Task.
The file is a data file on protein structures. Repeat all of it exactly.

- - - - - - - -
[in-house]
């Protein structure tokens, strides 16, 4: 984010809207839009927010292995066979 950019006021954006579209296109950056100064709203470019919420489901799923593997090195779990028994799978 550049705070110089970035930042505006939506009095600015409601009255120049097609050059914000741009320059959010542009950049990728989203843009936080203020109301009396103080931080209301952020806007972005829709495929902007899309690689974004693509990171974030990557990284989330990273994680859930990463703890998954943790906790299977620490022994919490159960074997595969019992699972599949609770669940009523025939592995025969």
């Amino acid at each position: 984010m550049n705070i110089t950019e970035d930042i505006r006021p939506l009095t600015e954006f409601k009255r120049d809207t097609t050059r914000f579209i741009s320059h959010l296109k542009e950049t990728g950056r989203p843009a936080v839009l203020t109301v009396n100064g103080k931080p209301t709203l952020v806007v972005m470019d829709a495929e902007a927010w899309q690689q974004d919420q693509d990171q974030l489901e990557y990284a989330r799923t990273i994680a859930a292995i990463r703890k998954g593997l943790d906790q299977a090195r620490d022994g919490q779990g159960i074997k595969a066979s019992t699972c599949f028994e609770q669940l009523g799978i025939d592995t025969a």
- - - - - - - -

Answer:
[in-house]
């Protein structure tokens, strides 16, 4: 984010809207839009927010292995066979 950019006021954006579209296109950056100064709203470019919420489901799923593997090195779990028994799978 550049705070110089970035930042505006939506009095600015409601009255120049097609050059914000741009320059959010542009950049990728989203843009936080203020109301009396103080931080209301952020806007972005829709495929902007899309690689974004693509990171974030990557990284989330990273994680859930990463703890998954943790906790299977620490022994919490159960074997595969019992699972599949609770669940009523025939592995025969």
């Amino acid at each position: 984010m550049n705070i110089t950019e970035d930042i505006r006021p939506l009095t600015e954006f409601k009255r120049d809207t097609t050059r914000f579209i741009s320059h959010l296109k542009e950049t990728g950056r989203p843009a936080v839009l203020t109301v009396n100064g103080k931080p209301t709203l952020v806007v972005m470019d829709a495929e902007a927010w899309q690689q974004d919420q693509d990171q974030l489901e990557y990284a989330r799923t990273i994680a859930a292995i990463r703890k998954g593997l943790d906790q299977a090195r620490d022994g919490q779990g159960i074997k595969a066979s019992t699972c599949f028994e609770q669940l009523g799978i025939d592995t025969a």